Or is it something worse than that? Being hell bent on wasting time and money talking about something entirely irrelevant no matter what the empirical evidence that should dismiss the continued use of nuclear power out of hand, must surely be a sign of some kind of madness?

A few weeks later, that same presentiment was re-evoked on reading a headline in the print edition of the Washington Post: US works on nuclear-powered rocket.

This is not an entirely new story, but an update on the plan to use thermonuclear propulsion technology to power a rocket to Mars.

There are so many things wrong with this. The premise is that not using a nuclear reactor to power the rocket will mean it will just be too tediously slow for human passengers to endure — a journey of seven months. With the reactor on board speeding the rocket on its way, the journey to Mars could be cut to what? A mere three and a half months. Not tedious at all!

Never mind that rockets have a nasty habit of sometimes exploding on the launch pad. And never mind that do we REALLY need to spend billions of dollars right now trying to get maybe three astronauts to Mars when we have a planet called Earth that desperately needs every dime and dollar available to save it?

The announcement was replete with the usual illogicalities. Sending astronauts on that seven-month journey to Mars in a traditional rocket was “dangerous” as “the radiation levels on a Mars mission could expose astronauts to radiation levels more than 100 times greater than on Earth.” Much better to send them there on a rocket powered by a nuclear reactor!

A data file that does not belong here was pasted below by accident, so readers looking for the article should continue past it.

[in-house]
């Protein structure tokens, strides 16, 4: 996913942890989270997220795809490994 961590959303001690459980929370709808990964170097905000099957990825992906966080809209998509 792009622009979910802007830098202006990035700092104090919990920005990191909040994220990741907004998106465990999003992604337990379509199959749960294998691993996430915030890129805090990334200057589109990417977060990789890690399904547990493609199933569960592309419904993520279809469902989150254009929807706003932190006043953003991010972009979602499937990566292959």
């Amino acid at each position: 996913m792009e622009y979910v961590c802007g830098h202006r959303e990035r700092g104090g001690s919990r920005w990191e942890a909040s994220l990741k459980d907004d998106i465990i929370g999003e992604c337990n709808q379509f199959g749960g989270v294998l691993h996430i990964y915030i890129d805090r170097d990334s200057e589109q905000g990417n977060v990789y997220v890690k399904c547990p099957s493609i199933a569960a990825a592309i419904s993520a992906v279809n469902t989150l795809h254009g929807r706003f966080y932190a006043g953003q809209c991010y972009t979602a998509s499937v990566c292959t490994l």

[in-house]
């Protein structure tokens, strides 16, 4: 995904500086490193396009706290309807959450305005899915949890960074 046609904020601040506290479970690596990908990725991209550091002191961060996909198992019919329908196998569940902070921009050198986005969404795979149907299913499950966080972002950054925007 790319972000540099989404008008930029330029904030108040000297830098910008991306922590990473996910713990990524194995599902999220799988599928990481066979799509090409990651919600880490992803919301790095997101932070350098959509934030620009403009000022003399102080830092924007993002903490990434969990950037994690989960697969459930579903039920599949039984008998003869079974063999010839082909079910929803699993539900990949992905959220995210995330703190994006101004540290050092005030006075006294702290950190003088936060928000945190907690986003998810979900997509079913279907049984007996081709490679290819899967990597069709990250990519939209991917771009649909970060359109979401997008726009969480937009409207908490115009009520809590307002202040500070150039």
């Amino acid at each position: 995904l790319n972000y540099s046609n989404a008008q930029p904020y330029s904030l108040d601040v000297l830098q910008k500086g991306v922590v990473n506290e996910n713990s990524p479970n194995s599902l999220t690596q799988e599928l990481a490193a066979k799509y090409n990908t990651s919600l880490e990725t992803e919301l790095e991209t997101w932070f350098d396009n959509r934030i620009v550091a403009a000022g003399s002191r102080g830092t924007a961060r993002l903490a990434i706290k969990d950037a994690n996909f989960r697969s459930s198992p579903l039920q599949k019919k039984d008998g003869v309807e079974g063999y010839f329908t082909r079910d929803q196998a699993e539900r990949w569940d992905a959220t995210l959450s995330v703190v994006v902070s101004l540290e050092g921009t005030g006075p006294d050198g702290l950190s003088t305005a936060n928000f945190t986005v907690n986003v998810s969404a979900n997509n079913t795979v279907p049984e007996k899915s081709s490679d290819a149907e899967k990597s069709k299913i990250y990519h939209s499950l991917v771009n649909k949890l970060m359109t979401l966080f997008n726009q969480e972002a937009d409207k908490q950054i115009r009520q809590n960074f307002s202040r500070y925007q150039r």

There is another agenda afoot here, of course, and it’s a military one and the sinister battle for who controls space.

If you thought shooting down the Chinese spy balloon was exciting, that was child’s play compared to what is planned for NASA’s nuclear reactors in space.

This includes being able to power satellites to become more agile in maneuvering away from “enemy” satellites. Using nuclear propulsion will achieve that, but what other consequences might result from a host of nuclear powered satellites buzzing around in space? It’s no surprise that the Space Force, created for war-fighting in space, is involved in all this.

And of course, apparently taking its cue from the mess we have already created on Earth, NASA wants to place nuclear reactors on the Moon as a power source. But for who or what exactly? Will we plant the US flag there while we are at it and claim a new military and strategic frontier? The signs are ominous.

And what about all the radioactive waste? Will we be boring deep holes in the Moon to bury it, or will we simply jettison it further into deep space? It’s bad enough that the oceans are already our dustbin. Now Space is to be our new nuclear waste frontier.

While all this was going on, evidence from yet more research poured in about how completely unnecessary it is to use nuclear power for anything, now or in the future.

Looking at every kind of power demand including energy consumption, electric vehicles, and commercial transport, then applying solar, wind, nuclear, heat pumps, storage and other technology, nuclear power was repeatedly eliminated from the mix for increasing costs without increasing reliability.

And yet, governments here and in far too many other parts of the world press on inexorably with plans to continue the use of nuclear power or develop new nuclear programs.

Despite all the evidence that this is —  to understate it  — a Very Bad Idea.

This first appeared on Beyond Nuclear International.

Linda Pentz Gunter is the editor and curator of BeyondNuclearInternational.org and the international specialist at Beyond Nuclear.